The days of October are ticking away.
Half gone already.
Do you know what that means?
It means I’m half done with my NaNoWriMo prep…
(“Nano-what?” some of you say. Here’s the explanation.)
I know I can write 50,000 words in a month. I did it last year. In fact, I’m just now finishing the edits of the book I wrote last November and I’m pretty pleased with it. Strong on plot, I’d say, which is a bit of a departure for me as my characters are spend quite a lot of time drinking tea and chatting. The difference is probably that I’m aiming younger, what’s known as ‘Middle Grade’ even though that’s a reference to the US education system which is meaningless in Britain. Middle-graders don’t have a lot of truck with tea-drinking and chatting in books.
The great thing of course about writing a book that’s strong on plot is that there’s a clear forward pull on the narrative. Every time the characters stop running, you pull the rug out from under them and they’re off again. And for me to keep that much plot going at a rate of 1,667 words per day throughout November, I need to do plenty of planning.
I’ve found that the best way to plan is to ambush myself into creativity. That sounds slightly bonkers written down, but here’s what I mean. I know that my mind is at its most creative first thing in the morning before anything else has come to fill it. I spend a precious half-hour in bed with a notebook and pencil and the cup of peppermint tea my lovely husband brings me. I set a timer and for half an hour I write notes about the book I’m planning. They could be characters notes, plot notes, lists of names or places, lists of possible situations to throw my characters into, questions I need to solve. Anything and everything that comes into my head gets written down. After half an hour I put the notebook aside until the following day and begin the rest of my day. I hardly think about the book at all the rest of the day, but presumably it's all slotting into place as the day goes on because I always have more questions and more lists the next day. Last year I did this every day of October and by November 1st I was champing at the bit to get started on writing. (A side note, I worked out that if I could keep up this 30 minutes a day every day of the year it would add up to over five 35-hour working weeks of creativity – there’s a thought!).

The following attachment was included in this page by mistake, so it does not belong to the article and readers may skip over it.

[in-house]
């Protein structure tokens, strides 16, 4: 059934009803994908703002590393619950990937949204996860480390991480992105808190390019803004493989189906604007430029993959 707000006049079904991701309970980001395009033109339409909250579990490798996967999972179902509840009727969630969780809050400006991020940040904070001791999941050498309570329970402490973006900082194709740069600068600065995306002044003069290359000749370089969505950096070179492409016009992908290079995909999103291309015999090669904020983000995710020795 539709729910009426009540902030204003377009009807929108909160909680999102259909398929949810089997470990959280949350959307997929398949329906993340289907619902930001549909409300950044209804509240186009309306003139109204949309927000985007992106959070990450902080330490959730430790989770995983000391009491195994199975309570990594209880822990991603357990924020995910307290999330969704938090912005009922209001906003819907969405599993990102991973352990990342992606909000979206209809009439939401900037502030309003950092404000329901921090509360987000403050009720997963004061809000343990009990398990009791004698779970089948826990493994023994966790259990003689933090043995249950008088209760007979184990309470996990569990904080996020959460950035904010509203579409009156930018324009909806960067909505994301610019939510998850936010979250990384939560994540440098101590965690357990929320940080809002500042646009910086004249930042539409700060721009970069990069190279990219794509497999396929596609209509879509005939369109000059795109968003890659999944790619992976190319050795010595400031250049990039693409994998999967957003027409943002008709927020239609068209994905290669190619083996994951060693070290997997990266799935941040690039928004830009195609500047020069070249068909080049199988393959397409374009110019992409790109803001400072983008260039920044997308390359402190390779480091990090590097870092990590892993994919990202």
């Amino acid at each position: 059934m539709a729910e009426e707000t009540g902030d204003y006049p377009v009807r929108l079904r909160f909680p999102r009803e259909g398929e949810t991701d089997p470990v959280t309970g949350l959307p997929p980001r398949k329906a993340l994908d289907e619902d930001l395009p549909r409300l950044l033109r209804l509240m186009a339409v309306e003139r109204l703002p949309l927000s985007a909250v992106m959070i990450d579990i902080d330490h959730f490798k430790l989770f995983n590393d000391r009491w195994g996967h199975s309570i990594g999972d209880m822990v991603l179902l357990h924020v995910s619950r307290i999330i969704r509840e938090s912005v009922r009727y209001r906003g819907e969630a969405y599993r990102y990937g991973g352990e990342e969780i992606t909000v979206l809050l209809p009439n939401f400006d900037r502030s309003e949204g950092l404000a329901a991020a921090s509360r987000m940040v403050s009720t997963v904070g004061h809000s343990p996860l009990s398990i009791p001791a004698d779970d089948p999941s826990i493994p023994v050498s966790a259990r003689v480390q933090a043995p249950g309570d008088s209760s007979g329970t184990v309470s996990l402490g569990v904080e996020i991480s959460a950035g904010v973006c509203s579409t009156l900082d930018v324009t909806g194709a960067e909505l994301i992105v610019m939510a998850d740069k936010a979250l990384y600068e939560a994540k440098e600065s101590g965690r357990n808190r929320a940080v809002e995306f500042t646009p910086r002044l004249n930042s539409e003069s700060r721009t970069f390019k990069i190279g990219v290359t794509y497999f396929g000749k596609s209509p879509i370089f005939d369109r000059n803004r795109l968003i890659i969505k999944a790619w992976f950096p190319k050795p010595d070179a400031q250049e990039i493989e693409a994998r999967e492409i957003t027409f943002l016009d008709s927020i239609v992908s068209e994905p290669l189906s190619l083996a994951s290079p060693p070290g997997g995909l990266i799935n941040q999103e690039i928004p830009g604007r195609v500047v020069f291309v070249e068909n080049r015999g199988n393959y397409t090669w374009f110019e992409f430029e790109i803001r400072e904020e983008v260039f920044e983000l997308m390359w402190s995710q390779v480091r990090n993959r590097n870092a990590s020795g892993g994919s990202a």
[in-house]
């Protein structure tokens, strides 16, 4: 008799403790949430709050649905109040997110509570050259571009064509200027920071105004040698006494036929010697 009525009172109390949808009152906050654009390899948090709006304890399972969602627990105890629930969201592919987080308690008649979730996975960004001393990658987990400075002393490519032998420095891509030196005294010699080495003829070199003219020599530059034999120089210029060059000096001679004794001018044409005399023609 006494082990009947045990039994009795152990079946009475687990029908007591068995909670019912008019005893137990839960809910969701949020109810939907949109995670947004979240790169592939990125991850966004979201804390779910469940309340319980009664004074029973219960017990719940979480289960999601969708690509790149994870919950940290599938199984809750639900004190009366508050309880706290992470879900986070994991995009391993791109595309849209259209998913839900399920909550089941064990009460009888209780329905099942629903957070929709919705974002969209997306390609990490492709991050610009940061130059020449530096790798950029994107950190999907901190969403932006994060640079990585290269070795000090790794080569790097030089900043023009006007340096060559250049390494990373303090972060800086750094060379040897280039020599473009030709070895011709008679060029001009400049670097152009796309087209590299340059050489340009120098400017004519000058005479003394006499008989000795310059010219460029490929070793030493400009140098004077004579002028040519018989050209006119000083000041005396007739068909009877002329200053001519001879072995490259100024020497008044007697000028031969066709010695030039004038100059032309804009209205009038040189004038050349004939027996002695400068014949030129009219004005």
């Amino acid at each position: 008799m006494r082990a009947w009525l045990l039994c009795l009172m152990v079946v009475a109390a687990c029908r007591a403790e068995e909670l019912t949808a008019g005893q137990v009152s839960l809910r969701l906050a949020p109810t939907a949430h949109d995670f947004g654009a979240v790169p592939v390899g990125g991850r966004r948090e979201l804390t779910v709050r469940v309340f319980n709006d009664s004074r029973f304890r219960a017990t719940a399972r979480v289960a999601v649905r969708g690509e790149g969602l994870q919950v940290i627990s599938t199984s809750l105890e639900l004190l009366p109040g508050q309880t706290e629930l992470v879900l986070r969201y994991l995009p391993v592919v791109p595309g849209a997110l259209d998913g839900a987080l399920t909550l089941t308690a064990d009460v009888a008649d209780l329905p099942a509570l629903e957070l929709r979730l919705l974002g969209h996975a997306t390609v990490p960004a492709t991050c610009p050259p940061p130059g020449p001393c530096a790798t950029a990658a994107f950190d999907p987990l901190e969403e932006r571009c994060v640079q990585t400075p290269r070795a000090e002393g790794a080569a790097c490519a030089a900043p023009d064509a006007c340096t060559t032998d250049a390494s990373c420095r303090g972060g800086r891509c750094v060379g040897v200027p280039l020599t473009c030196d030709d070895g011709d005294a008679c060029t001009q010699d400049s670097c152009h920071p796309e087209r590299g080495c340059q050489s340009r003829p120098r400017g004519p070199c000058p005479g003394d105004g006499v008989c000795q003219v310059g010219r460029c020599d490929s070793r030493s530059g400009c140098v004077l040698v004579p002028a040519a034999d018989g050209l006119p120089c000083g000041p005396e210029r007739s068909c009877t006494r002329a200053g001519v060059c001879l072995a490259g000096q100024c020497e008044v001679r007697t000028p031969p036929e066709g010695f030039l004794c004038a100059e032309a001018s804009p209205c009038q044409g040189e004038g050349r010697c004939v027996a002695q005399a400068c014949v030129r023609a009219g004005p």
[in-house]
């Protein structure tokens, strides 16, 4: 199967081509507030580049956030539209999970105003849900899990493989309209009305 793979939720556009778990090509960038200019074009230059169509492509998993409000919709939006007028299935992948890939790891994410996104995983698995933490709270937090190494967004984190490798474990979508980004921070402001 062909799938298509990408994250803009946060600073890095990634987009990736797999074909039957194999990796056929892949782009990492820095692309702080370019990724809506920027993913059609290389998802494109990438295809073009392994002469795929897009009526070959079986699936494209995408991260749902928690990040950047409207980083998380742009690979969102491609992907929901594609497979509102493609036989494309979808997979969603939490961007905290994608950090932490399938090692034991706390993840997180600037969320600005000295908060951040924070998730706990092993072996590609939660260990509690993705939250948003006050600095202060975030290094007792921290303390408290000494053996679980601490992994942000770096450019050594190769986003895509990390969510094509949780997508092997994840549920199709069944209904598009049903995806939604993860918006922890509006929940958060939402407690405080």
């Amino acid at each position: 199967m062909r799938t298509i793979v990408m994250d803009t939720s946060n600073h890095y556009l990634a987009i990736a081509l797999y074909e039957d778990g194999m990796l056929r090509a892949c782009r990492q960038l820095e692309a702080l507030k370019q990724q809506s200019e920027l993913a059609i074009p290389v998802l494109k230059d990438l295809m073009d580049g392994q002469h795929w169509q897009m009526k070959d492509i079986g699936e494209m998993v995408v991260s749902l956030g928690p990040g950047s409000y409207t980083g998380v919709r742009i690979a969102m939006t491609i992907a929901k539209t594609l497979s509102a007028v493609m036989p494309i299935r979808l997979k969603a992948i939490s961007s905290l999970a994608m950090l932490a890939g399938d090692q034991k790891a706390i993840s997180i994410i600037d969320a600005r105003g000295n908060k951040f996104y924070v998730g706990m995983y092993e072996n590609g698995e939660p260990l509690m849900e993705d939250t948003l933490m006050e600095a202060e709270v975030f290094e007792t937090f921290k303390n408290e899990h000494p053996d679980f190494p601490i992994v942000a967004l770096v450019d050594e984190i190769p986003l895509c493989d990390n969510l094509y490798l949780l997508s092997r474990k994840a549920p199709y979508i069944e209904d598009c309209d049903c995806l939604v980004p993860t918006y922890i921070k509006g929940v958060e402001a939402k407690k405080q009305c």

Last year was the first time I’d tried this method and last year my daily notes were quite random. This year, just before the start of October I discovered the snowflake method of plotting so that’s what I’m trying this time. It’s more focused and because it requires you to continually go back to what you’ve planned before and expand, I think I’m going to have sorted out a lot of the potential plot holes before I start. Of course, there are potentially lots of these – I’m having a go at a detective story which turns out to be incredibly complicated… but more of that in another blog.
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